In this election season, I am familiar with his impulse to cover confusion and ignorance with a flood of words. His parents, no doubt sipping vodka gimlets in deck chairs somewhere on Idlewild while their kids riddle their way home, must be CNN junkies.

The kid is flummoxed, but he persists, saying words about the third way. Street. Bikes. Go. Up. No. Down.

Behind him, his little sister twirls, admiring the flare of her skirt.

I love these kids. But a thin trickle of urine threatens my spandex. Inhaling deeply, I reach for closure. “So there are three ways home? You seem really sure of the first one, so when you head home, that would be the best one to take, right? When you have a couple of choices, but you’re unsure, it’s best to–”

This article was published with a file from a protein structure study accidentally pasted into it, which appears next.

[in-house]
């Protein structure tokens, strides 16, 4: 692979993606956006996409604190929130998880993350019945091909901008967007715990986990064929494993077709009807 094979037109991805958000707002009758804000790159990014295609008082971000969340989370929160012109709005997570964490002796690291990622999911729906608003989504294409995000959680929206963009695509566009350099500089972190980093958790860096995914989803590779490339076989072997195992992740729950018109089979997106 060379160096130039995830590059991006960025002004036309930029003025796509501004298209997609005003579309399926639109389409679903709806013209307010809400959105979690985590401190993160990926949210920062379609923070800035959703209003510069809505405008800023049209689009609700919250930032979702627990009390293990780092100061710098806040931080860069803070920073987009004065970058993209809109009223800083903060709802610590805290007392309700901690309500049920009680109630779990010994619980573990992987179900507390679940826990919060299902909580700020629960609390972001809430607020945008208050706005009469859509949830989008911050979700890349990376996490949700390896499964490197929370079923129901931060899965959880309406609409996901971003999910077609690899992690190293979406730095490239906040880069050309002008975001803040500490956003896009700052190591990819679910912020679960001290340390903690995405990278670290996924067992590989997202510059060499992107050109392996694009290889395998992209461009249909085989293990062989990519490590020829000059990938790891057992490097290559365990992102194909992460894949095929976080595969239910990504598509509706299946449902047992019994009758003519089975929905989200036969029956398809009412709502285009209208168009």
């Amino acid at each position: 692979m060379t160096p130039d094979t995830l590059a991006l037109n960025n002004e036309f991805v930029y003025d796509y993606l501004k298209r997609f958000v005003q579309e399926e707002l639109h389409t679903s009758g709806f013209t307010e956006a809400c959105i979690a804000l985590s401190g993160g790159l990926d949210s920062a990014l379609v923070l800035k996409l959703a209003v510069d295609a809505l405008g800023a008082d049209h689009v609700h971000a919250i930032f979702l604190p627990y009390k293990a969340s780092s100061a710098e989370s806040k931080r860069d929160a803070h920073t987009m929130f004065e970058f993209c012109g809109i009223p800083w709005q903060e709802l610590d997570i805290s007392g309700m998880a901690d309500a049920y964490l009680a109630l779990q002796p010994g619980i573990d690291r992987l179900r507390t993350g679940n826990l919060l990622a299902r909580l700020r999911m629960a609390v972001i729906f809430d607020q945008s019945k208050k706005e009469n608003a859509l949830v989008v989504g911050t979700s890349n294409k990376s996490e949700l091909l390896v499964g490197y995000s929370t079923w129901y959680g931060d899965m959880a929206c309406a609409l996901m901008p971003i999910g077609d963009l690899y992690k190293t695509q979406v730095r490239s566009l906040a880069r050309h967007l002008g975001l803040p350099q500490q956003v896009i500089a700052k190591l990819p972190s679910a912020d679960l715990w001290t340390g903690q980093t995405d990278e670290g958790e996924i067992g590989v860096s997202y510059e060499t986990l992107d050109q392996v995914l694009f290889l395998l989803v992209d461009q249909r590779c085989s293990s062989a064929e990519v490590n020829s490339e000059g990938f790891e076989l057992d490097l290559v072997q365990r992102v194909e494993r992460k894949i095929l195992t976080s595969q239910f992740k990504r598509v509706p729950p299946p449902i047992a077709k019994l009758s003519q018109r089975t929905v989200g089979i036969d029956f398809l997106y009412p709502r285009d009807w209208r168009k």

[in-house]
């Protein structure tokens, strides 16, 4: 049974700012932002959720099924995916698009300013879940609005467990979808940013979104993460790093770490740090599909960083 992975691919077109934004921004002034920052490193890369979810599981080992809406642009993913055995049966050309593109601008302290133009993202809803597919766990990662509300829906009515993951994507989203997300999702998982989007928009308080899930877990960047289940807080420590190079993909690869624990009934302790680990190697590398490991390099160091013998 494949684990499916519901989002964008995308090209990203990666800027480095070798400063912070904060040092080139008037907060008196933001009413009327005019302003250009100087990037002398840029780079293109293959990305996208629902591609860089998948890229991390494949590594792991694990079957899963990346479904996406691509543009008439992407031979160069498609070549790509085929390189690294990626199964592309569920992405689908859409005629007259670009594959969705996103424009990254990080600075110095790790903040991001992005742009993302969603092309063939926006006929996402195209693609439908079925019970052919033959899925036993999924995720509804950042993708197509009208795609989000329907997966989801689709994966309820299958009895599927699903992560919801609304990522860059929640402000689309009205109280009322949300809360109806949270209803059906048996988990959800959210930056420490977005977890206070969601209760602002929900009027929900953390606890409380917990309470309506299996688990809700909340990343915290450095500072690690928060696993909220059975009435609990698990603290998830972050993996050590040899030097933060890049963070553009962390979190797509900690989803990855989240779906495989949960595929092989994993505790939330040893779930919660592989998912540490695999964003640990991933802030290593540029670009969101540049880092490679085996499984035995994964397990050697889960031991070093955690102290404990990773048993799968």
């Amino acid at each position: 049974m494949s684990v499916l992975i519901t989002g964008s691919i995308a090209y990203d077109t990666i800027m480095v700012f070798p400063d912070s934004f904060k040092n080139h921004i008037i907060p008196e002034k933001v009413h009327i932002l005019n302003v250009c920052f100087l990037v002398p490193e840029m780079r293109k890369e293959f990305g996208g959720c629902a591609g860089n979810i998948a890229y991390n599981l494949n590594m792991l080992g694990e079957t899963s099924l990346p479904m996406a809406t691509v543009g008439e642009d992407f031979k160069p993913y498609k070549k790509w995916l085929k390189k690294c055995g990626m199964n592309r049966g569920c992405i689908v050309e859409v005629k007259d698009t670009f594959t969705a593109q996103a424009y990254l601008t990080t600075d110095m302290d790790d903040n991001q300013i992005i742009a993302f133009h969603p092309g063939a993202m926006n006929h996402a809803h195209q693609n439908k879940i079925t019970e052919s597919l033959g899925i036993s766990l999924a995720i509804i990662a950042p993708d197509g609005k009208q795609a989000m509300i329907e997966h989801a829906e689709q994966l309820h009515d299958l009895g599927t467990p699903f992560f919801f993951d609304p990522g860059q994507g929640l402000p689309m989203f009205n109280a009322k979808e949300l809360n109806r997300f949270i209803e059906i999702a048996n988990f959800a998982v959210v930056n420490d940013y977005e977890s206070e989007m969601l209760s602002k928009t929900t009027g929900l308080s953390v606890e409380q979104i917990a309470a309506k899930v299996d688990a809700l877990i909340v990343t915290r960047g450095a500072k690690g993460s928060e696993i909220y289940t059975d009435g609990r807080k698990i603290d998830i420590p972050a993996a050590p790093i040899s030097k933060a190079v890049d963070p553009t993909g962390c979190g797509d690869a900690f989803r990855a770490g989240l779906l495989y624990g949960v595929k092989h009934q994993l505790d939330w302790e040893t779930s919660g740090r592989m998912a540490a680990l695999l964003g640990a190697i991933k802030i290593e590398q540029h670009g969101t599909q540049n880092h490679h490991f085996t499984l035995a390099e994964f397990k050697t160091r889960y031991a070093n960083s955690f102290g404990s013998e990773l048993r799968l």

The four-year-old interrupts me with a bellow learned from a gap-toothed master. “HE SAID THERE ARE THREE WAYS. THREE IS NOT A ‘COUPLE.’ TWO IS A ‘COUPLE.'”

These kids are going to be just fine.

Shrugging with defeat, I wave goodbye and turn towards home.

Wherever it is.

There are probably fifteen ways I could get there.


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The whole thing took less than a second–the fleeting fraction of a second, in fact. It was a flash. A blip. A blur.

The whole thing passed so quickly I didn’t fully feel it until the next day, the day after, again today, right now, in the dark, petrified spot at the bottom of my stomach, that fisted knot of a place that sends tentacles to my lungs and yanks down hard, compressing, tightening, squeezing until I gasp to draw a breath.